Suwanosejima, Ryukyu Islands (Japan)
29.638°N, 129.714°E, Summit elev. 796 m
JMA reported that crater incandescence at Suwanosejima's Ontake Crater was visible nightly during 20-27 December. The number of explosions totaled 143 during 22-24 December. Plumes rose as high as 3.1 km above the crater rim and bombs were ejected 700 m from the crater. Explosive activity increased during 24-27 December with explosions totaling 361. Plumes rose as high as 1.5 km and bombs were ejected 800 m form the vent. The Alert Level remained at 3 and the public was warned to stay 2 km away from the crater.
Geological summary: The 8-km-long, spindle-shaped island of Suwanosejima in the northern Ryukyu Islands consists of an andesitic stratovolcano with two historically active summit craters. The summit is truncated by a large breached crater extending to the sea on the east flank that was formed by edifice collapse. Suwanosejima, one of Japan's most frequently active volcanoes, was in a state of intermittent strombolian activity from Otake, the NE summit crater, that began in 1949 and lasted until 1996, after which periods of inactivity lengthened. The largest historical eruption took place in 1813-14, when thick scoria deposits blanketed residential areas, and the SW crater produced two lava flows that reached the western coast. At the end of the eruption the summit of Otake collapsed forming a large debris avalanche and creating the horseshoe-shaped Sakuchi caldera, which extends to the eastern coast. The island remained uninhabited for about 70 years after the 1813-1814 eruption. Lava flows reached the eastern coast of the island in 1884. Only about 50 people live on the island.
Turrialba, Costa Rica
10.025°N, 83.767°W, Summit elev. 3340 m
OVSICORI-UNA reported that an area of incandescence on the NW inner wall of Turrialba’s West Crater had been periodically visible at least since mid-November, and was visible during 26-27 December, suggesting that fumarolic temperatures exceeded 300 degrees Celsius. At 0644 on 28 December a one-minute-long eruption produced an ash emission that rose 50 m above the crater rim and drifted W. Another small eruption that produced ash emissions was recorded at 1105 by the seismicity and infrasound networks. The event was heard by authorities in the Parque Nacional Volcán Turrialba.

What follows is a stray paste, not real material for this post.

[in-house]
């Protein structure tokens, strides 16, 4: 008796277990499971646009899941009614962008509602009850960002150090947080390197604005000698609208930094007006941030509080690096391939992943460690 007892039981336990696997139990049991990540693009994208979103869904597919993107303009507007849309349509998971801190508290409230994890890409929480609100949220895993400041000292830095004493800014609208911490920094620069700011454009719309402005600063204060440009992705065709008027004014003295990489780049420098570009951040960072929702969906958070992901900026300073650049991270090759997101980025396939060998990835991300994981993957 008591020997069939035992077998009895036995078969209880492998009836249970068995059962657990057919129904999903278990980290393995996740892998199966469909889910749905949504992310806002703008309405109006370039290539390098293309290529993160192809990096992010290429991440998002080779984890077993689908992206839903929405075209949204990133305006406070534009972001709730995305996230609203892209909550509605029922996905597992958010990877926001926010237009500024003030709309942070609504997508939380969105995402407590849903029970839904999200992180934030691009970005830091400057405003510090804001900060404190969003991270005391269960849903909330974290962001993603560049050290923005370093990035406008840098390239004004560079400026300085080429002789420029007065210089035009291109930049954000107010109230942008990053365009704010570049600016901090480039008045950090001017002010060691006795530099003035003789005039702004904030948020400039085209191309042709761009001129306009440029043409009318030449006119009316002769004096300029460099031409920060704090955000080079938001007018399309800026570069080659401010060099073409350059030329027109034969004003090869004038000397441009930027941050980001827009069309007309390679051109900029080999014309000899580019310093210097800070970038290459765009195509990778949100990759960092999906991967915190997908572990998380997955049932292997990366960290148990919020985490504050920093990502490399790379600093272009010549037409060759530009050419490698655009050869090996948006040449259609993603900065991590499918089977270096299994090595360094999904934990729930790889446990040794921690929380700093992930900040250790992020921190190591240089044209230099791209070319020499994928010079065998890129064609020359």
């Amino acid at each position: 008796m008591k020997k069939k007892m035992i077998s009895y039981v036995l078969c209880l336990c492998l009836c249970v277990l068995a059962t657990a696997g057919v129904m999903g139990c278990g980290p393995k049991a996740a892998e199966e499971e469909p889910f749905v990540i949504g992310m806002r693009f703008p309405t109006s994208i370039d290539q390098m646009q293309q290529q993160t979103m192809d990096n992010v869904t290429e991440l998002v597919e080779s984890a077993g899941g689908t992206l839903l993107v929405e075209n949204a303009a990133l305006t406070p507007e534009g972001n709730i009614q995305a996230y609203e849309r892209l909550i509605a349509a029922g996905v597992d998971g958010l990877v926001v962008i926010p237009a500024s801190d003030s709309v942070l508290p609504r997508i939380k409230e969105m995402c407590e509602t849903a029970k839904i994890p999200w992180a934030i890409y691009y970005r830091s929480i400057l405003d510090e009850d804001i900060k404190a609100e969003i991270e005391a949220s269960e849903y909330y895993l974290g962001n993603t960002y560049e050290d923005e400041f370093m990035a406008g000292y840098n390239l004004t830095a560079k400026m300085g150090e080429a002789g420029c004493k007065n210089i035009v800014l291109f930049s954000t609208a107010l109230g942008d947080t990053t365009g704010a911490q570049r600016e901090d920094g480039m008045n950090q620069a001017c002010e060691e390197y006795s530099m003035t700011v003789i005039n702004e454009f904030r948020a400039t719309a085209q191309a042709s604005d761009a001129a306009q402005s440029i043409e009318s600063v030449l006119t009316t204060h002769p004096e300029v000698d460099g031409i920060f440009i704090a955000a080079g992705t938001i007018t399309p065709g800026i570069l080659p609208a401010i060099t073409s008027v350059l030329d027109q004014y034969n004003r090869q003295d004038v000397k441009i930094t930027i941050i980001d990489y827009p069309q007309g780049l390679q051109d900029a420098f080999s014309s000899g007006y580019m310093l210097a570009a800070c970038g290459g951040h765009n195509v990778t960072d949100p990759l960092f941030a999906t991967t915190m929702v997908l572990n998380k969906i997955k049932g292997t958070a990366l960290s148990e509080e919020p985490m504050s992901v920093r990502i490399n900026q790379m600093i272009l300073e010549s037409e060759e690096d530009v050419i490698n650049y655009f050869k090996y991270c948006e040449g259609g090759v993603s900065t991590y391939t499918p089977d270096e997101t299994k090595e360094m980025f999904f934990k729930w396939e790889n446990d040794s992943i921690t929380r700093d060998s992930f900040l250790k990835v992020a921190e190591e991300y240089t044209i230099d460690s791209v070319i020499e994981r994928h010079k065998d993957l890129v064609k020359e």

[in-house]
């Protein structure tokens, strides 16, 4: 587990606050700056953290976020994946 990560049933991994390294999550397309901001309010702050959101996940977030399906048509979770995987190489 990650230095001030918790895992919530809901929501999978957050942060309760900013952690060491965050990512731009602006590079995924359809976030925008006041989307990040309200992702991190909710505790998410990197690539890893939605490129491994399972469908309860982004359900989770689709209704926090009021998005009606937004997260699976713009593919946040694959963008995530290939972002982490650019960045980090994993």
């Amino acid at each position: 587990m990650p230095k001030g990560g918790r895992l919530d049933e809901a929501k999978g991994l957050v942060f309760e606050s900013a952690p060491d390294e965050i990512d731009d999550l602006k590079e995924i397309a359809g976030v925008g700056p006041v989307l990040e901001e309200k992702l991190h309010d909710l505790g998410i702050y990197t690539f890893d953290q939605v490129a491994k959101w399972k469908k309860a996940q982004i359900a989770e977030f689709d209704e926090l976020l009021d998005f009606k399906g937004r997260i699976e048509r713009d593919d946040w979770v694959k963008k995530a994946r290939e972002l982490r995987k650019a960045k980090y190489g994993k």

Geological summary: Turrialba, the easternmost of Costa Rica's Holocene volcanoes, is a large vegetated basaltic-to-dacitic stratovolcano located across a broad saddle NE of Irazú volcano overlooking the city of Cartago. The massive edifice covers an area of 500 km2. Three well-defined craters occur at the upper SW end of a broad 800 x 2200 m summit depression that is breached to the NE. Most activity originated from the summit vent complex, but two pyroclastic cones are located on the SW flank. Five major explosive eruptions have occurred during the past 3500 years. A series of explosive eruptions during the 19th century were sometimes accompanied by pyroclastic flows. Fumarolic activity continues at the central and SW summit craters.
19.532°S, 169.447°E, Summit elev. 361 m
The Wellington VAAC reported that during 27-28 December ash emissions from Yasur were visible in webcam images rising above the crater rim, to 1.5 km (5,000 ft) a.s.l. Plumes containing ash were not visible in satellite images, though they were also confirmed by Vanuatu Meteorology and Geohazards Department (VMGD).
Geological summary: Yasur, the best-known and most frequently visited of the Vanuatu volcanoes, has been in more-or-less continuous Strombolian and Vulcanian activity since Captain Cook observed ash eruptions in 1774. This style of activity may have continued for the past 800 years. Located at the SE tip of Tanna Island, this mostly unvegetated pyroclastic cone has a nearly circular, 400-m-wide summit crater. The active cone is largely contained within the small Yenkahe caldera, and is the youngest of a group of Holocene volcanic centers constructed over the down-dropped NE flank of the Pleistocene Tukosmeru volcano. The Yenkahe horst is located within the Siwi ring fracture, a 4-km-wide, horseshoe-shaped caldera associated with eruption of the andesitic Siwi pyroclastic sequence. Active tectonism along the Yenkahe horst accompanying eruptions has raised Port Resolution harbor more than 20 m during the past century.
Smithsonian / US Geological Survey Weekly Volcanic Activity Report, 15 December-21 December 2021 Managing Editor: Sally Kuhn Sennert